Why do indie filmmakers have a fancy for Banaras?

Banaras has alluded the imagination of visitors for long. Whilst some choose to experience the city quietly, others capture more than the moment itself

“Banaras is older than History, older than tradition, older even than legend, and looks twice as old as all of them put together,”  quoted American literary genius, Mark Twain. Banaras is among the world’s oldest continually inhabited cities of the world and archaeological evidence in the vicinity of Assi ghat suggest that it has been intact since 2000 BC. The tradition of Shaivism propounds that Kashi was founded by Lord Shiva himself and he declared the city as the giver of liberation. The other known cities which are regarded with the same reverie are Ayodhya, Mathura, Gaya, Kanchi, Avantika, and Dvaravati. In 528 BC, Gautam Buddha is believed to have delivered his first sermon, The Setting in the Motion of Wheel of Dharma, at the nearby Sarnath. And the religious heritage of Kashi continued to grow, after Adi Shankaracharya, established Shiva as the primeval deity of worship in the region in 800 AD.

Setting the Scene

Manikarnika Ghar, Banaras

Manikarnika Ghar, Banaras

Banaras, Varanasi or Kashi is the surreal land of artifice, illusion, enlightenment, and death which follows it. The cremation ghats run 24/7, burning hundred thousands of cadavers every year. The corpse bearers, the hissing noise emanating from the flaming of the wood, and the marmalade hue of the intensely lit funeral pyres, astutely expose the inevitable, that how far we all are from death and how death is rite of passage of life. It is this transparency of rituals and the desolation which arises in their wake, that immortalizes Banaras. There is a stillness and a completeness in the aura which brings people to Banaras, to pray, to penance, and to die.

The aesthetics and artifacts of life and death in the region have alluded the imagination of visitors for long. Whilst most choose to experience the oblivious in their quiet contemplation peacefully, there are others who decide to seize more than the moment itself; the painters, the poets, and the plays. The city has captured the fancy of the contemporary filmmakers of parallel cinema in India and the results are unpretentious, richly evocative narratives which find poetry in an everyday Banaras.

Also read: 10 contemporary indie films by Indian filmmakers that you shouldn’t miss

Raw and Rustic

Satyajit Ray on the sets of Aparajito (1956)

Satyajit Ray on the sets of Aparajito (1956)

Banaras becomes a character in a spiritual fantasy. Films like Aparajito, Raanjhana, Masaan, and the recently released Mukti Bhawan have done a great job in preserving the grandeur of the city. The color of time presents the shades of modern day urbanization and the obscure hues of archaic heritage on a single sheet. Satyajit Ray’s Aparajito (1956) is perhaps the first Indian film to be shot in Banaras. It starts with where Pather Panchali left, with Apu’s family moving to Banaras. The film, lauded for its rich and poetic composition, is also the first to capture the majesty of the holy Ganges and the adjoining ghats in panoramic shots for celluloid, thus giving the Indian cinema a narrative outside the traditional narrow confines of a musical and something affluent in rawness.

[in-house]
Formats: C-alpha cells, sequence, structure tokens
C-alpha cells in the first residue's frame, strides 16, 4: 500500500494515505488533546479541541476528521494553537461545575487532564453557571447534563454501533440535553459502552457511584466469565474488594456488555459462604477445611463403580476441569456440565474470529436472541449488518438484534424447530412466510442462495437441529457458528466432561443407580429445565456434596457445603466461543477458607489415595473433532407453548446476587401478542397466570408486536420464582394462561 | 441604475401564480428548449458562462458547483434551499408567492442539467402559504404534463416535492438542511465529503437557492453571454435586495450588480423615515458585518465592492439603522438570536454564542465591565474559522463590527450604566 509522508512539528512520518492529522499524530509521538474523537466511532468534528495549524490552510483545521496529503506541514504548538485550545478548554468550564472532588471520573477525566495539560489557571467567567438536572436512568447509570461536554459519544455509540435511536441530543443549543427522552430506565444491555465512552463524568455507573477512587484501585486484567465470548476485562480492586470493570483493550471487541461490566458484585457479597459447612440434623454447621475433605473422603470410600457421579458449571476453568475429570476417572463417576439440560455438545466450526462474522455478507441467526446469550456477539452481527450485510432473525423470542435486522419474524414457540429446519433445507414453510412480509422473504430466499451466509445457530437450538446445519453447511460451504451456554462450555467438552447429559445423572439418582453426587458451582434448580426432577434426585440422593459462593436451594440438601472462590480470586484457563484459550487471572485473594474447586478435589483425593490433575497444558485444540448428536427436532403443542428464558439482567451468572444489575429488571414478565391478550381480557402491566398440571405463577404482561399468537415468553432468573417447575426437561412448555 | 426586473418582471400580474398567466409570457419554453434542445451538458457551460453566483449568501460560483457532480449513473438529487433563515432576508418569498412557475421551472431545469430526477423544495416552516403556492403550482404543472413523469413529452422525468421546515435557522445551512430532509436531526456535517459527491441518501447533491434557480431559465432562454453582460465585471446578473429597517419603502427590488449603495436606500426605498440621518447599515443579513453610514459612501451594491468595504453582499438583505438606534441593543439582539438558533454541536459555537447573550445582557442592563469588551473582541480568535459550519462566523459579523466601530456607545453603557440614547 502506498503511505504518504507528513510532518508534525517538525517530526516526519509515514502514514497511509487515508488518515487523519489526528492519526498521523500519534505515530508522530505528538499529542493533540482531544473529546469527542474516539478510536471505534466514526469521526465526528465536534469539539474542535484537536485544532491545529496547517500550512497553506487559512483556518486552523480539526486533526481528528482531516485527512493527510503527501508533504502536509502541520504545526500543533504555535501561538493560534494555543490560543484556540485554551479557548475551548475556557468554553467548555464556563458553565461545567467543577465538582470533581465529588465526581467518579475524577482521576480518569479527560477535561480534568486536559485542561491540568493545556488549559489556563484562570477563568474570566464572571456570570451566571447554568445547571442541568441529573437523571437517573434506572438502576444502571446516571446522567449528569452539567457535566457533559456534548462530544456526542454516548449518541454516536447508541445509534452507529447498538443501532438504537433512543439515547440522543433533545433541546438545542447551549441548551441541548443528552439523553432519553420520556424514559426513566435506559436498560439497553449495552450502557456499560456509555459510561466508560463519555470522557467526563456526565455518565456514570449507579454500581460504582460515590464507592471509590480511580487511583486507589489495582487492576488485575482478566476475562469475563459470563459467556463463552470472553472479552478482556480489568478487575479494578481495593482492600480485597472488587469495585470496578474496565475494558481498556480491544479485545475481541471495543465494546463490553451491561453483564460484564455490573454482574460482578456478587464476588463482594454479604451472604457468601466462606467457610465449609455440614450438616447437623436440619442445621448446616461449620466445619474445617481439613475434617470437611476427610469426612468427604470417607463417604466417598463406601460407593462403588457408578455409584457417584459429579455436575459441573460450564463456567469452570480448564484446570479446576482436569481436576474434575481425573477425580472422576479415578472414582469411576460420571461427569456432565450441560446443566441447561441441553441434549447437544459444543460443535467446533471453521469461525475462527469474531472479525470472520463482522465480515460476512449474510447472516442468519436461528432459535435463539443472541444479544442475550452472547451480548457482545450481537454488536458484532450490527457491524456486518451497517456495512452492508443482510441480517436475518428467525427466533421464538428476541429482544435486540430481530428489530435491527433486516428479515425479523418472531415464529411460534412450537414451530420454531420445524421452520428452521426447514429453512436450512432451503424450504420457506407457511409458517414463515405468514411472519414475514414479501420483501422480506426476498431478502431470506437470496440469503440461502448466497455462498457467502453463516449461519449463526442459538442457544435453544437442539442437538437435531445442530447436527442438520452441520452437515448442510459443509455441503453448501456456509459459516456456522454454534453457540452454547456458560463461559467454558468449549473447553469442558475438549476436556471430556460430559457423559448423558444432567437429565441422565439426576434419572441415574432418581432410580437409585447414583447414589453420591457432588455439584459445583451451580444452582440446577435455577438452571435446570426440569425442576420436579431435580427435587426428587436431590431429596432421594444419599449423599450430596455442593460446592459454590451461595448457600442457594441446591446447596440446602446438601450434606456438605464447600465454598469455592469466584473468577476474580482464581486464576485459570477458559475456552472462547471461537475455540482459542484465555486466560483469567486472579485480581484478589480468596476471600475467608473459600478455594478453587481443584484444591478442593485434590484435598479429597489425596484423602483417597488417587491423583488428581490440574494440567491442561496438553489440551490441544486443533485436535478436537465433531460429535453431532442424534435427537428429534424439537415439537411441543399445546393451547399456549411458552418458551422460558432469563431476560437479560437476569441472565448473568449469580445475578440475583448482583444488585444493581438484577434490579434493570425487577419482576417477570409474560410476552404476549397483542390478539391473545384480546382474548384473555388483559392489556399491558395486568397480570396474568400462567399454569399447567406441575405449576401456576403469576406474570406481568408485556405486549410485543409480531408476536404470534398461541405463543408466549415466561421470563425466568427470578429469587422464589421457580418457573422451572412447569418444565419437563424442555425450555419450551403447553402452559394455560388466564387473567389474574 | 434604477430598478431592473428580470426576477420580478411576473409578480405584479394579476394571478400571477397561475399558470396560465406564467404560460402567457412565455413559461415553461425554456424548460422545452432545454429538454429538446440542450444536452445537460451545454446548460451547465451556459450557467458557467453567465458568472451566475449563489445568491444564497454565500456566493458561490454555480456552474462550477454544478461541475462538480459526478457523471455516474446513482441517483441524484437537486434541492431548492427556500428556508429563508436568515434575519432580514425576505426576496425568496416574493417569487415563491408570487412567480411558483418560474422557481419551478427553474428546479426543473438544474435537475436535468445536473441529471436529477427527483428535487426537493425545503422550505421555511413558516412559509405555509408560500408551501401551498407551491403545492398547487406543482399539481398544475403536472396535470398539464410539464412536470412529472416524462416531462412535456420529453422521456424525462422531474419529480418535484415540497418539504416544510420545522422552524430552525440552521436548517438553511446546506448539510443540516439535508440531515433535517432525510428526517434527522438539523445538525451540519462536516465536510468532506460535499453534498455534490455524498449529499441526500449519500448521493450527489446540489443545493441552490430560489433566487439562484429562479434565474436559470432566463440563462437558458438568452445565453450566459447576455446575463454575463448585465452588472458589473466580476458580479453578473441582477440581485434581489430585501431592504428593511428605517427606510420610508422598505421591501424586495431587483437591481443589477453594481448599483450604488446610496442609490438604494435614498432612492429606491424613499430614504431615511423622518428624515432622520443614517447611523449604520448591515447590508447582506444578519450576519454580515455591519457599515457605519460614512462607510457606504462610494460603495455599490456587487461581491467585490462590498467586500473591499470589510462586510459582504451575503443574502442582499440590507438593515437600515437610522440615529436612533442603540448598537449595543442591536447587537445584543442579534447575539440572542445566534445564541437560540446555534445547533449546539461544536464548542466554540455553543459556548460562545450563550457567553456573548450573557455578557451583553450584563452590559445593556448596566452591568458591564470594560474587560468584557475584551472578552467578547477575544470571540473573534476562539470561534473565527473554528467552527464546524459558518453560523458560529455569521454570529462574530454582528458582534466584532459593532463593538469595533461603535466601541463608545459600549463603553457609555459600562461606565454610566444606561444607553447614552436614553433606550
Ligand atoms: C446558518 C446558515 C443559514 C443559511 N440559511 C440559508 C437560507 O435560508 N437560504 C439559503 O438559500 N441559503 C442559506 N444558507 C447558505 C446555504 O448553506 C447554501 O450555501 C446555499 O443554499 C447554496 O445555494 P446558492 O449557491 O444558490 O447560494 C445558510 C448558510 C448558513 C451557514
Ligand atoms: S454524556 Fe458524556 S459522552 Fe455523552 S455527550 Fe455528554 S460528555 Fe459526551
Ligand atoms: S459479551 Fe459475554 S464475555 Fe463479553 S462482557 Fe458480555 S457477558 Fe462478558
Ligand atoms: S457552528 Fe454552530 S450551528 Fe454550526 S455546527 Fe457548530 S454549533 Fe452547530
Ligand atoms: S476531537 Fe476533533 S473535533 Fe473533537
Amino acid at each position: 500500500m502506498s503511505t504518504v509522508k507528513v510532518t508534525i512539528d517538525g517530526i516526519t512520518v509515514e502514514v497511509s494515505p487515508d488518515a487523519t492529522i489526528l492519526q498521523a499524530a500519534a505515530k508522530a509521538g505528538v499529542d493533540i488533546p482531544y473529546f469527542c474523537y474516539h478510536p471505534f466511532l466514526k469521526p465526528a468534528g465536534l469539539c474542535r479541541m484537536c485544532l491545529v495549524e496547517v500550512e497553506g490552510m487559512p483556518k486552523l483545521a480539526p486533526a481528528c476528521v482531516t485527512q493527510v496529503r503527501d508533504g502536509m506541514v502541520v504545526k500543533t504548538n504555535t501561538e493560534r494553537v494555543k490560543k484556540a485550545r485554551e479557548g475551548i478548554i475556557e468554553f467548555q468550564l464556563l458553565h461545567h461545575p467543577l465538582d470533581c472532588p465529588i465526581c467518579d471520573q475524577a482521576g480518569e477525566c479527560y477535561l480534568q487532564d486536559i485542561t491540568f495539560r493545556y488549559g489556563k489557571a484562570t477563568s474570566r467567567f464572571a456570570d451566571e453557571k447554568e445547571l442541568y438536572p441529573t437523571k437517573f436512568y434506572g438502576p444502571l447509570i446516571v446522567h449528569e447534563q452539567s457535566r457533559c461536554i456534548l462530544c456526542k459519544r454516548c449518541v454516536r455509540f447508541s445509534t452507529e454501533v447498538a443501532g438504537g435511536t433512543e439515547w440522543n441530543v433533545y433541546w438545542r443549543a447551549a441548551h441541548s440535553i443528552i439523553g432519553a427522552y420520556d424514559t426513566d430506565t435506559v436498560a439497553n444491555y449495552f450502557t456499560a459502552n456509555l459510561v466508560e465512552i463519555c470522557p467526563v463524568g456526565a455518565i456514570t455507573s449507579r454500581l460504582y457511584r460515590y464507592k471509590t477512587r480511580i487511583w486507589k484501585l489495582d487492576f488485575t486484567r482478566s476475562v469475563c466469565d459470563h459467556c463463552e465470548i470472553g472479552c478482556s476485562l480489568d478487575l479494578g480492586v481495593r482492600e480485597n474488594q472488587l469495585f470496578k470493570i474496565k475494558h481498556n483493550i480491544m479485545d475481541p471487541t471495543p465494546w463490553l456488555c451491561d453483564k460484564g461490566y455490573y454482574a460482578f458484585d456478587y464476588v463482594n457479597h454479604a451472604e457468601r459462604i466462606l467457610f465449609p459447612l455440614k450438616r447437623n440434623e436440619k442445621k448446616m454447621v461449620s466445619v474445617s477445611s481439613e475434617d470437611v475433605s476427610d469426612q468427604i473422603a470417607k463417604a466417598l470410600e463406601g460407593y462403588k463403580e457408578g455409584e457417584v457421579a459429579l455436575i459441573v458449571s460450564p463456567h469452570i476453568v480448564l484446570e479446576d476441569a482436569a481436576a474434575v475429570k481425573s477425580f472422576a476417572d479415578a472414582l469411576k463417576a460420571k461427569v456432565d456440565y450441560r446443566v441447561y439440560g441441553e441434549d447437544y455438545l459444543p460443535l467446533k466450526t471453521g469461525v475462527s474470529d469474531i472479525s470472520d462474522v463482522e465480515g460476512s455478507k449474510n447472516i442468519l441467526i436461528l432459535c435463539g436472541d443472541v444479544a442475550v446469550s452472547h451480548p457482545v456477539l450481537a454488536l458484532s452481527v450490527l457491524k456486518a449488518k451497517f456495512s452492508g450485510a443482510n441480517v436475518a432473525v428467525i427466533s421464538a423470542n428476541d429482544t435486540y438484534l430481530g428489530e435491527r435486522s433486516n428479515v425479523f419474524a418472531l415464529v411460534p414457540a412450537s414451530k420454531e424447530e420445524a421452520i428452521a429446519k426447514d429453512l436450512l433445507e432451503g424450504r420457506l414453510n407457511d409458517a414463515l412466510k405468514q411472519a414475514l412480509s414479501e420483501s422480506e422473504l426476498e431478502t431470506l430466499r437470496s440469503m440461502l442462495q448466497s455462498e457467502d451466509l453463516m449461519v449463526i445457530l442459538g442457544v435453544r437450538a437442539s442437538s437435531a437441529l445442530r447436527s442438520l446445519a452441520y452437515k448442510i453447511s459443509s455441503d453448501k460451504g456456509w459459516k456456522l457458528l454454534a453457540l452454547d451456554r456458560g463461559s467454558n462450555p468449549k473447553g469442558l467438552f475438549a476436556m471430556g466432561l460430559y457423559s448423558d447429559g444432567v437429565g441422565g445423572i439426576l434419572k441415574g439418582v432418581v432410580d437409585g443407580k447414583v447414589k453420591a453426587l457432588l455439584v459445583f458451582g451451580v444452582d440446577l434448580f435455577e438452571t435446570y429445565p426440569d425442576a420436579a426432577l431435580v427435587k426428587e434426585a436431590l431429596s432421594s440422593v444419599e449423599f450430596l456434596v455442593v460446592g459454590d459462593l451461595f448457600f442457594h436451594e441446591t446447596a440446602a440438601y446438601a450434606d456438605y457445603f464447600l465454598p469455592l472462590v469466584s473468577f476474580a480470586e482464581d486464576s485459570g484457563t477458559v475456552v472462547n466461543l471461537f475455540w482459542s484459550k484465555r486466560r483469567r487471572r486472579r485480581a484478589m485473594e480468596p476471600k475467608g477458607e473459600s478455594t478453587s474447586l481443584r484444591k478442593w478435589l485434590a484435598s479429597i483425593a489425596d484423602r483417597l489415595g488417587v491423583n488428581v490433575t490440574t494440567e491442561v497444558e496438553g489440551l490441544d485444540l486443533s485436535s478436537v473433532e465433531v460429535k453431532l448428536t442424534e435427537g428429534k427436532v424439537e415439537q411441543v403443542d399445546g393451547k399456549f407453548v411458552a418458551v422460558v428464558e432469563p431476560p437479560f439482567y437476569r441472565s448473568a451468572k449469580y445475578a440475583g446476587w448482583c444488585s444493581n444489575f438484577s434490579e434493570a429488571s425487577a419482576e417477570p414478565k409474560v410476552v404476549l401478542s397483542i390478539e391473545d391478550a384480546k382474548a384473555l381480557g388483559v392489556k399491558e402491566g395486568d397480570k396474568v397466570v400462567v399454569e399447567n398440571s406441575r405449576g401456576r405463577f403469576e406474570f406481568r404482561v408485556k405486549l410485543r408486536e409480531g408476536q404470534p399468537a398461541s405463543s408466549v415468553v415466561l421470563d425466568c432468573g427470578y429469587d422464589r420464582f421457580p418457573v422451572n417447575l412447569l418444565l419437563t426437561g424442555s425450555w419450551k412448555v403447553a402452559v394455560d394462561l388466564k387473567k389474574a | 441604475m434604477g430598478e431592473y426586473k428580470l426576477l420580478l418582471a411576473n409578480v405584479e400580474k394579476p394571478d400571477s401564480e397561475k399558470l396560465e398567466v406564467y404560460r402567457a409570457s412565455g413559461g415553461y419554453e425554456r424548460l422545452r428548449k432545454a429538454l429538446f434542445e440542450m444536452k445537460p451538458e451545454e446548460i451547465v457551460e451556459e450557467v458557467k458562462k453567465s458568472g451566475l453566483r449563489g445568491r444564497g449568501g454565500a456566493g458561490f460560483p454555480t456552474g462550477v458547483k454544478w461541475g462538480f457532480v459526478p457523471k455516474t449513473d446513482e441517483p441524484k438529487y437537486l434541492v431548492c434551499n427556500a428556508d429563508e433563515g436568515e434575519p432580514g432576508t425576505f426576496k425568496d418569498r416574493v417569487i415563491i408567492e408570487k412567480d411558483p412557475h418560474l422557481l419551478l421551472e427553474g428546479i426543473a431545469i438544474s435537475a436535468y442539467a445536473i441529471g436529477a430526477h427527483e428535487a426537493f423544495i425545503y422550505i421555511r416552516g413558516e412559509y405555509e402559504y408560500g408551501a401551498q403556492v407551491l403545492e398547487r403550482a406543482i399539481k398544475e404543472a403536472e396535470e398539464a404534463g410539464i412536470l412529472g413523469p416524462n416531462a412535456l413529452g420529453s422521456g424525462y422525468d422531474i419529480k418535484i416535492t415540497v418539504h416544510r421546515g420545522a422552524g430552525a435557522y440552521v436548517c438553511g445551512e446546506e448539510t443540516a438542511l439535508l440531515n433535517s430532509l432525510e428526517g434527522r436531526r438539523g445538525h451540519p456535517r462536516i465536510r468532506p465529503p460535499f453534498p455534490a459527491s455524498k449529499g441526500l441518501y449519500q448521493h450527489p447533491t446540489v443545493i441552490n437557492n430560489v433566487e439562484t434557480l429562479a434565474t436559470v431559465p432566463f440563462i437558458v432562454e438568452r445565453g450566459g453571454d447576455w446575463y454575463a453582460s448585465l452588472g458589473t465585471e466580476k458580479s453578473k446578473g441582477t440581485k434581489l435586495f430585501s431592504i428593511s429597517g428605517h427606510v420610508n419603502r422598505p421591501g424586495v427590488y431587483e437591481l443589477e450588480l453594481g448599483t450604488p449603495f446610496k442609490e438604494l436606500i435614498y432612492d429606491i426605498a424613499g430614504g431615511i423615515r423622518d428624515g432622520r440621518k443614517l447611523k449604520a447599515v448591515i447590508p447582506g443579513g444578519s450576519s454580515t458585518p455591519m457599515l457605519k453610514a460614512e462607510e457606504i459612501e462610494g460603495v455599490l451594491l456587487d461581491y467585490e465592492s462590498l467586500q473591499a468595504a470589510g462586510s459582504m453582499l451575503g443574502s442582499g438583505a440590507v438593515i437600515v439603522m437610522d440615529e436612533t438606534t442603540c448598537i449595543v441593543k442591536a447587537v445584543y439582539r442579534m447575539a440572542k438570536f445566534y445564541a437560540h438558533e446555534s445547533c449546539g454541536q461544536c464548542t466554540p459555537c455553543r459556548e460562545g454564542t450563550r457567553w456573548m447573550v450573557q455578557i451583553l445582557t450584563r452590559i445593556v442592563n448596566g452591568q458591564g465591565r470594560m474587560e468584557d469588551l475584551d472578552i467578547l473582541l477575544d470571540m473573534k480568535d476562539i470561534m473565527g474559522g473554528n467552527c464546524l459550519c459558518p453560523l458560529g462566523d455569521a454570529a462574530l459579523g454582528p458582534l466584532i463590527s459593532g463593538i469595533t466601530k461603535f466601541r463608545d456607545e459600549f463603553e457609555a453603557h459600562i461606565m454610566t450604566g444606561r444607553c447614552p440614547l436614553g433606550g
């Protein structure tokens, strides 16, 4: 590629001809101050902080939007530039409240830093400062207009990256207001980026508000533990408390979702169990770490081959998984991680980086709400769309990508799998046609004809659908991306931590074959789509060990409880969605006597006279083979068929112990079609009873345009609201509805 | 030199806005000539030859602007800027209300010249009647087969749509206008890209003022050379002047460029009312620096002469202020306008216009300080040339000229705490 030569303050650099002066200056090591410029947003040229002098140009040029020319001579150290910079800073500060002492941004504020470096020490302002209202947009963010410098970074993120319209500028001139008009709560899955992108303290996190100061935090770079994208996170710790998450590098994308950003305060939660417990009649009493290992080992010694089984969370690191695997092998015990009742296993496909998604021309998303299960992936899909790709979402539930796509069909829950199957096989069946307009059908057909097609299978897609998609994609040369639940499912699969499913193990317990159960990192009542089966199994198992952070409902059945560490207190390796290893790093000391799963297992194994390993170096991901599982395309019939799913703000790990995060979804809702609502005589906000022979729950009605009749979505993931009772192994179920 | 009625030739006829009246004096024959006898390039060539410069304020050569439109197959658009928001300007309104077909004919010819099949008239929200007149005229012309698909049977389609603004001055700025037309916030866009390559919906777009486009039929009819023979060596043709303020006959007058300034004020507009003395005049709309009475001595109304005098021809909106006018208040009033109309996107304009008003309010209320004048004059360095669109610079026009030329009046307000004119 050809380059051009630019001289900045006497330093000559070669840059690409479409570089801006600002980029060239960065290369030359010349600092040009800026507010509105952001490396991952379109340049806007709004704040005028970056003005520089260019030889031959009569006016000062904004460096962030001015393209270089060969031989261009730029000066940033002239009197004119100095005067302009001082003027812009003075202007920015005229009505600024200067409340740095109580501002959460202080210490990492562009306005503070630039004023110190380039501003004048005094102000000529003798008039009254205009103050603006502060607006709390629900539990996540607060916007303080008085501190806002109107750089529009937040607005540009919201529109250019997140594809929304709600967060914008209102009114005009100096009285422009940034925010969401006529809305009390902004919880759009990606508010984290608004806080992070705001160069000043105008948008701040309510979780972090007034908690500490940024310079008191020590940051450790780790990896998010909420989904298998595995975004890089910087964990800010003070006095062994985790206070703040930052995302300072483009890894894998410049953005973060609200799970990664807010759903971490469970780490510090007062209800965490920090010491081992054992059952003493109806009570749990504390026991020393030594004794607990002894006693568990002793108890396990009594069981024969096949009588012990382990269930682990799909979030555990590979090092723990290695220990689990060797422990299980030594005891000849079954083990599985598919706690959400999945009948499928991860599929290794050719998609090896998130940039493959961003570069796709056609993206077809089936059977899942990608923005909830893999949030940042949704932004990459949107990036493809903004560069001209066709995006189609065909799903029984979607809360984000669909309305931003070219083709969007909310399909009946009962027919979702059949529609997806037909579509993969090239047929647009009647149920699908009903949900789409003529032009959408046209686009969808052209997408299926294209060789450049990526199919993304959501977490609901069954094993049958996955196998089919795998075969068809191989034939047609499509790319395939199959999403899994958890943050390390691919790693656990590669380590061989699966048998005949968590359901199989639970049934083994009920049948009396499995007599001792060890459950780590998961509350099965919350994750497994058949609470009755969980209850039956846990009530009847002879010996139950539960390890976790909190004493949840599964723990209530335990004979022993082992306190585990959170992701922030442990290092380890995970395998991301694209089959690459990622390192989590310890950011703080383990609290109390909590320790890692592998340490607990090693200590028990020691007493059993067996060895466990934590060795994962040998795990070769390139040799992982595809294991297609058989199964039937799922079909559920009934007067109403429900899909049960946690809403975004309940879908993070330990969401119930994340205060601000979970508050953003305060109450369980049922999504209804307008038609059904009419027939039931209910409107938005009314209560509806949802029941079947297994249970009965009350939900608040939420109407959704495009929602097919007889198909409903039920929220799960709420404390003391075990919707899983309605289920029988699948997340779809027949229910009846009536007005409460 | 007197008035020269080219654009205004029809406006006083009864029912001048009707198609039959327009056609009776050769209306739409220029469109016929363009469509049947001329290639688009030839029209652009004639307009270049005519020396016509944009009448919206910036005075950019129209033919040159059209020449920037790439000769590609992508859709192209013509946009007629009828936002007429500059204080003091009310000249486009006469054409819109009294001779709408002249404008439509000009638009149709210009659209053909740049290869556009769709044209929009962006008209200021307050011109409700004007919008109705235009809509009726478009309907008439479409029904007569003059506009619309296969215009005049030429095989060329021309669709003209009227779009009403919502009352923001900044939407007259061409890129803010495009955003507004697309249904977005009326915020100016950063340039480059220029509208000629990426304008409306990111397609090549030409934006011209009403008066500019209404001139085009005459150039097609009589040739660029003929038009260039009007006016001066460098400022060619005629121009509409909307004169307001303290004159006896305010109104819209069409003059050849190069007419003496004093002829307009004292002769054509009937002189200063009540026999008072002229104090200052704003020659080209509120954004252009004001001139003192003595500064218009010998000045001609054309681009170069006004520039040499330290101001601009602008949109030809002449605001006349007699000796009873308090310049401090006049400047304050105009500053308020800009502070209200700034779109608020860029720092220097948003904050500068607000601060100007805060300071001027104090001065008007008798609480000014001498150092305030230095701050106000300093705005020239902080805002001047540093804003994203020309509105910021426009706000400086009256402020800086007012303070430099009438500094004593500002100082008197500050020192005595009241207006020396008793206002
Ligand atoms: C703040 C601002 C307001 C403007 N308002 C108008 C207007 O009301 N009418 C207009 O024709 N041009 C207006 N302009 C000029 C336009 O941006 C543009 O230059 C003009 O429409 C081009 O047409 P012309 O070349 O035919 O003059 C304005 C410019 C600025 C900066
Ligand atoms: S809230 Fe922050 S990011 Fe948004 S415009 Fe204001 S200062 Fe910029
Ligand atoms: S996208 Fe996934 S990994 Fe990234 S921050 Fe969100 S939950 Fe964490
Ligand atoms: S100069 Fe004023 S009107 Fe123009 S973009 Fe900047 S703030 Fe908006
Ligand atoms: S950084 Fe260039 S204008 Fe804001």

Ochrish Hues

Bengali filmmaker Rituparno Ghosh’s Chokher Bali (2003) brings the modern feminist discourses to the screen, dealing with natural yet socially forbidden desires of a widow. The film briefly features the city of Kashi in the narrative when Aashalata distraught with her husband’s adultery takes refuge in the holy city. The film, heavily dialogue drove, has cinematic impressions of Banaras in ochrish colors.

Deepa Mehta’s Academy Award nominee for Best Foreign Feature Film, Water (2005) is unique in its portrayal of Banaras. The film set in 1938 explores the lives of widows at a local ashram. It’s dark introspection of misogyny and ostracism in a rural India, with the recreation of splinters of ashes, narrow alleys, and pensive ascetics in the film, managed to match the realistic earthiness and rustic charm of Banaras, even though the film could not feature any actual shot from Banaras.

Also read: You can’t afford to miss Mukti Bhawan if you live to watch good cinema

In Character

A still from Neeraj Ghaywan's Masaan (2015)

A still from Neeraj Ghaywan’s Masaan (2015)

The unsophisticated settings and the unrefined ways in which rural landscapes shape the immersive experience are where the parallel cinema unfurls. Neeraj Ghaywan’s Masaan (2015) constructs Banaras as the central character of its sketch. The diffusing construction of Hindu rituals, interpretation, and the structure of the city, is represented throughout the presentation. Deepak and Shalu find spirit in every aspect of the city, from the cremation ghats to the holy Ganges to boat rides to the sangam. The pundits who guard the embankments, watch the entire drama with a still and protective gaze. The sacred verses are layered with poetic lyricism to give the audience new eyes to see the city.  Similarly, in Shubhashish Bhutiani’s Mukti Bhawan (2017), the caprice and charisma of visuals enrich the spirit of Banaras. The city demands its attention in the axis around which the screenplay spins. It is not the stranger-than-usual-characters but those ingrained in their deep indigenous roots which make the story compelling. The subtle ambiance which is prevalent in the film doesn’t affect the direction but generates a queerness, a curiosity. Thus, the cinematic experience is tough to articulate. The culmination of the eclectic hymns, the sound of prayers, the sway of fire, and the passage of time make Banaras a phantasmagoria.


In the tangerine inferno

At every dusk

Varanasi’s becomes

The most beautiful thing I’ve seen.